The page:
So what am I doing wrong?
For many years before the darts ‘explosion’ of the 1970s and 1980s, advice on how to play the game appeared simple and straightforward.
Players adopted a standard stance, stood rock solid still and never moved along the oche. The likes of England’s Eric Bristow, Wales’ Ceri Morgan and Scotland’s Jocky Wilson changed all that.
In this article, first published in Darts World in 1984, Mat Coward considers the changes but still has to ask himself
SO WHAT AM I DOING WRONG?
The massive television coverage of the late 1970s and early 1980s brought vast changes to our game: the big companies are falling over each other to offer sponsorships of players and events, the huge sums available in prize money and exhibition fees, the creation of a tiny elite of pros earning £100,000 a year. Those are just a selection of the more obvious ways in which the simple art of arrow-chucking has come of age in these commercial times.
But a change has taken place at grass-roots level which is, perhaps, even more radical, although it has gone largely unnoticed.
When I started playing darts – less than a decade ago, just at the start of the big TV era – there seemed to be a right way of going about the job. There was a right way to throw, a right way to stand, a right way to finish. Not everyone could do it of course, but everyone knew what it was.
Older darts players would coach beginners on that basis; the understanding that there were right and wrong grips; stances and so on. Even when the ‘coach’ was already a weaker player than his ‘pupil’, his right to play the role of tutor went unquestioned simply because he’d been playing the game longer and therefore had one thing of immense value that the novice couldn’t possibly possess: he had The Knowledge.
What did this orthodoxy consist of?
Well, for a start there was the stance: right foot pointing towards the bull, left foot behind at 45 degrees, body leaning in. Then the throw: the golden rule of which was that only the throwing arm from elbow to wrist moves during lift-off. Apart from that, you’re rigid as a statue. The grip of course was another part of the game that everyone knew had to be handled in one particular way.
There was also a smattering of lesser rules, the most memorable - and in my mind the most inexplicable and pointless - of which was “never move on the oche”. Books are still sold that contain this wonderful piece of advice. But just are you supposed to do when your first or second dart blocks your shot? Stand there like a petrified lemon and watch with satisfaction as you next dart bounces off the flight of your last?
And there were rules governing finishing. People still publish from time to time a list of suggested checkouts, and these can be very useful to bad counters like myself. But up until recently it was as if there was only one legally possible move for every number from 170 down to 40! In my local I recently finished a game in the way that I found most comfortable and easiest and one old bloke (who, you notice, was watching and not playing) went into apoplexy. “With two darts in your hand you can’t possibly go any other way except…” He said it several times: “You can’t possibly…” as if what I’d just done really was physically impossible.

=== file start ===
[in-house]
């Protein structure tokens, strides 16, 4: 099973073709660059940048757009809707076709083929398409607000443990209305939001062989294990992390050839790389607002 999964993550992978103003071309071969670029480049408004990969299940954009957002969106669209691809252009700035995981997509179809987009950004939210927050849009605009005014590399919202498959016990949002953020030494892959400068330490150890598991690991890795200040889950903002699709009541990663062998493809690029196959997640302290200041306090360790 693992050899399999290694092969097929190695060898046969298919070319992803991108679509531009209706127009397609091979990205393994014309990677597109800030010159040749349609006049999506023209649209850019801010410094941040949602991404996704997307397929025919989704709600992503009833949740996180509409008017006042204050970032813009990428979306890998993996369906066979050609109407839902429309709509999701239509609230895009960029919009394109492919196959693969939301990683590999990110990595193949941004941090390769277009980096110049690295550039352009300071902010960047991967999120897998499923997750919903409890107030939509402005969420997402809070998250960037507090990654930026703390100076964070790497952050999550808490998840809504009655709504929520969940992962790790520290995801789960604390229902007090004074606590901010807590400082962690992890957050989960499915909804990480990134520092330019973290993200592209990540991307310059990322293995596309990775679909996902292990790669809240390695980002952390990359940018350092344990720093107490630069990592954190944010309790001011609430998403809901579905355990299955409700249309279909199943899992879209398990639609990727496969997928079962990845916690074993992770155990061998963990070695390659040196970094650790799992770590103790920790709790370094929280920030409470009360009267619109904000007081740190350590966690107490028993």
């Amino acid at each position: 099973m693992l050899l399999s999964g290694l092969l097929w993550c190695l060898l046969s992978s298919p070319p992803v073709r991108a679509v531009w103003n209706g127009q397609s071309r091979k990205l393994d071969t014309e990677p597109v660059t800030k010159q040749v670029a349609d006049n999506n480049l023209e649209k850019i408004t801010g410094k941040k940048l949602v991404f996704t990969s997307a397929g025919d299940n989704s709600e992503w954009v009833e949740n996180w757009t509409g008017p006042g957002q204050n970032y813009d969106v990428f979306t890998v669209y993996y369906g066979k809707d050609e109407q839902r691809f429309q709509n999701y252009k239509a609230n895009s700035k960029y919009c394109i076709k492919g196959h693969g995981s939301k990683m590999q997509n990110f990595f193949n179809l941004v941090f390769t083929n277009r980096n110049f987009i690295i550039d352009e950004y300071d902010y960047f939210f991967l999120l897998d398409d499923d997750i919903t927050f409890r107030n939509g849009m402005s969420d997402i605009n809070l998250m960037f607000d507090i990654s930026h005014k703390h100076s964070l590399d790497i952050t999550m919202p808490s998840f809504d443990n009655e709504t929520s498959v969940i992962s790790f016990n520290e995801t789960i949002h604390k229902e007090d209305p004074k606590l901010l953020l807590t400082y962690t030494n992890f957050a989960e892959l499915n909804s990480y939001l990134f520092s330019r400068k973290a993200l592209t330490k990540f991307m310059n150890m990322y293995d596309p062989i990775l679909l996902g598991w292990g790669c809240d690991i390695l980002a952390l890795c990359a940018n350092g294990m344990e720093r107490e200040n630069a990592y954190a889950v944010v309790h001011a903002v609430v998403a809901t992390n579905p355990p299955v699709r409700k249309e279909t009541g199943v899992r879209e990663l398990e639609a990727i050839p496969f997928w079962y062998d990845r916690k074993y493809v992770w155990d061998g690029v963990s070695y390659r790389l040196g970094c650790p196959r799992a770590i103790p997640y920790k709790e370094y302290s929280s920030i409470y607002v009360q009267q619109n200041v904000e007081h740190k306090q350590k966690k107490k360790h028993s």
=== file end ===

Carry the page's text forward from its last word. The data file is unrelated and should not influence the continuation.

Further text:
And of course the big rule of finishing was: Bulls are for Cowboys.
This darting conservatism must have lasted for decades. But then telly came along, and suddenly the gaff was blown. Almost overnight, millions of young darters realised that they had been had, and that the rules laid down by the public bar professionals in about 1066 didn’t turn you into a real professional. For the first time on a large scale it became obvious that the great achievers in darts – as in just about everything else – made their own rules.
You don’t have to look any further back than this year’s Embassy to see how true that is. Look - if you can bear to - at Ceri Morgan’s throw. Arms whirling about like a windmill, his whole body jerking with the impact of every throw. And yet Morgan the Miller plays for his country – he hits things, and more often than not they’re the things he’s going for.
Or look at the Boss himself.
You may have been too busy marvelling at Bristow’s inability to throw anything but maximums to notice the way his back foot leaps up when he releases his arrows. Mine used to do that when I first started. Mind friends used to help me by standing on my left toes while I was practicing. It worked eventually, and at least I’ll never be called up – I now have one completely flat foot. But, all things considered, it doesn’t seem to do Eric a lot of harm does it?
Finally, take John Lowe – the man many of us still think of as the Master. The classic stylist, perfect stance, smooth release, the lot. But even he, like just about all the pros, slides up and down the oche like an ice-skater when he’s after an angle.